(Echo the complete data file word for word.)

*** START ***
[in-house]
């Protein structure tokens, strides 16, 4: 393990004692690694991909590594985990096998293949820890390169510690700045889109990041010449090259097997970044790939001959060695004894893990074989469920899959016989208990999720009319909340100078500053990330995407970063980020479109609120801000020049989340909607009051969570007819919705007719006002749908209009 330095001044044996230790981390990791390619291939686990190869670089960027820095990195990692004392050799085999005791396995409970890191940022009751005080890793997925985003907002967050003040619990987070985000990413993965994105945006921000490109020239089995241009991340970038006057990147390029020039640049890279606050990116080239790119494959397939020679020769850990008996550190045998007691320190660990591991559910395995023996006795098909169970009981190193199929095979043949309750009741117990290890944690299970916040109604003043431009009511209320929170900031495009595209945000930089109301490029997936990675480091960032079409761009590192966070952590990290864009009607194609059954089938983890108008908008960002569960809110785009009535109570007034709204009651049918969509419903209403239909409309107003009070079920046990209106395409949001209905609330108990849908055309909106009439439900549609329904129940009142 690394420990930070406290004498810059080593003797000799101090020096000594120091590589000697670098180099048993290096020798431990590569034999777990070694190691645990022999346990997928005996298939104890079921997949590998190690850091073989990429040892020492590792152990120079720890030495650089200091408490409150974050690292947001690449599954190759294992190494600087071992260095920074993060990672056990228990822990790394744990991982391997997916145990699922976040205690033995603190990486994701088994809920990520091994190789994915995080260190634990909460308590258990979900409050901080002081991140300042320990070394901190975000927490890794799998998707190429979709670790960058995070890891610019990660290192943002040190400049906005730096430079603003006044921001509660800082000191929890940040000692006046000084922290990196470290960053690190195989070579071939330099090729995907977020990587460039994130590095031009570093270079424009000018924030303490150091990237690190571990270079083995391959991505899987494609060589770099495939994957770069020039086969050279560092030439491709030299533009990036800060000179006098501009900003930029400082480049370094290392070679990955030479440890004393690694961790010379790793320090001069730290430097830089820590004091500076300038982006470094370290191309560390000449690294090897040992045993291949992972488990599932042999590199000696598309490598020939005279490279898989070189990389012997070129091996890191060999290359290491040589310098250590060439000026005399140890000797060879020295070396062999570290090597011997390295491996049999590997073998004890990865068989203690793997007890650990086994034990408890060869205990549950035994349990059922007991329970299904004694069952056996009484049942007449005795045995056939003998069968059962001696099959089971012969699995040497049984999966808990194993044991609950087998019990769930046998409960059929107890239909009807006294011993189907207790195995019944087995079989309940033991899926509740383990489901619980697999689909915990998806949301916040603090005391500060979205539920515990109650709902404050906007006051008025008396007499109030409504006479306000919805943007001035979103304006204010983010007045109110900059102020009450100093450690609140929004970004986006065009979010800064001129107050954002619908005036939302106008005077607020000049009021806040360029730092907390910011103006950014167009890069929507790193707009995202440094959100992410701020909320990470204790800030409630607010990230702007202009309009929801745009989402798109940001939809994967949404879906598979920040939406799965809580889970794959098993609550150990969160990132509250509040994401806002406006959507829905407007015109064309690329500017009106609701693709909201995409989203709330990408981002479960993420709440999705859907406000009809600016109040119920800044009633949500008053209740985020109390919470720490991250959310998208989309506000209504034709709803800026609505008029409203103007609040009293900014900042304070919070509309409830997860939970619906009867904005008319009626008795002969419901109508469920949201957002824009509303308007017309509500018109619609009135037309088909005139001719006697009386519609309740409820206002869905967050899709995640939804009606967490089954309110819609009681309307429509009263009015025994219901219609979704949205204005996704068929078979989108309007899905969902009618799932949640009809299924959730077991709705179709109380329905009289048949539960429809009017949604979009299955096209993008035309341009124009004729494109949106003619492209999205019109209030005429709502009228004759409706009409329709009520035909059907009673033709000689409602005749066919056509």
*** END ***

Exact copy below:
[in-house]
């Protein structure tokens, strides 16, 4: 393990004692690694991909590594985990096998293949820890390169510690700045889109990041010449090259097997970044790939001959060695004894893990074989469920899959016989208990999720009319909340100078500053990330995407970063980020479109609120801000020049989340909607009051969570007819919705007719006002749908209009 330095001044044996230790981390990791390619291939686990190869670089960027820095990195990692004392050799085999005791396995409970890191940022009751005080890793997925985003907002967050003040619990987070985000990413993965994105945006921000490109020239089995241009991340970038006057990147390029020039640049890279606050990116080239790119494959397939020679020769850990008996550190045998007691320190660990591991559910395995023996006795098909169970009981190193199929095979043949309750009741117990290890944690299970916040109604003043431009009511209320929170900031495009595209945000930089109301490029997936990675480091960032079409761009590192966070952590990290864009009607194609059954089938983890108008908008960002569960809110785009009535109570007034709204009651049918969509419903209403239909409309107003009070079920046990209106395409949001209905609330108990849908055309909106009439439900549609329904129940009142 690394420990930070406290004498810059080593003797000799101090020096000594120091590589000697670098180099048993290096020798431990590569034999777990070694190691645990022999346990997928005996298939104890079921997949590998190690850091073989990429040892020492590792152990120079720890030495650089200091408490409150974050690292947001690449599954190759294992190494600087071992260095920074993060990672056990228990822990790394744990991982391997997916145990699922976040205690033995603190990486994701088994809920990520091994190789994915995080260190634990909460308590258990979900409050901080002081991140300042320990070394901190975000927490890794799998998707190429979709670790960058995070890891610019990660290192943002040190400049906005730096430079603003006044921001509660800082000191929890940040000692006046000084922290990196470290960053690190195989070579071939330099090729995907977020990587460039994130590095031009570093270079424009000018924030303490150091990237690190571990270079083995391959991505899987494609060589770099495939994957770069020039086969050279560092030439491709030299533009990036800060000179006098501009900003930029400082480049370094290392070679990955030479440890004393690694961790010379790793320090001069730290430097830089820590004091500076300038982006470094370290191309560390000449690294090897040992045993291949992972488990599932042999590199000696598309490598020939005279490279898989070189990389012997070129091996890191060999290359290491040589310098250590060439000026005399140890000797060879020295070396062999570290090597011997390295491996049999590997073998004890990865068989203690793997007890650990086994034990408890060869205990549950035994349990059922007991329970299904004694069952056996009484049942007449005795045995056939003998069968059962001696099959089971012969699995040497049984999966808990194993044991609950087998019990769930046998409960059929107890239909009807006294011993189907207790195995019944087995079989309940033991899926509740383990489901619980697999689909915990998806949301916040603090005391500060979205539920515990109650709902404050906007006051008025008396007499109030409504006479306000919805943007001035979103304006204010983010007045109110900059102020009450100093450690609140929004970004986006065009979010800064001129107050954002619908005036939302106008005077607020000049009021806040360029730092907390910011103006950014167009890069929507790193707009995202440094959100992410701020909320990470204790800030409630607010990230702007202009309009929801745009989402798109940001939809994967949404879906598979920040939406799965809580889970794959098993609550150990969160990132509250509040994401806002406006959507829905407007015109064309690329500017009106609701693709909201995409989203709330990408981002479960993420709440999705859907406000009809600016109040119920800044009633949500008053209740985020109390919470720490991250959310998208989309506000209504034709709803800026609505008029409203103007609040009293900014900042304070919070509309409830997860939970619906009867904005008319009626008795002969419901109508469920949201957002824009509303308007017309509500018109619609009135037309088909005139001719006697009386519609309740409820206002869905967050899709995640939804009606967490089954309110819609009681309307429509009263009015025994219901219609979704949205204005996704068929078979989108309007899905969902009618799932949640009809299924959730077991709705179709109380329905009289048949539960429809009017949604979009299955096209993008035309341009124009004729494109949106003619492209999205019109209030005429709502009228004759409706009409329709009520035909059907009673033709000689409602005749066919056509």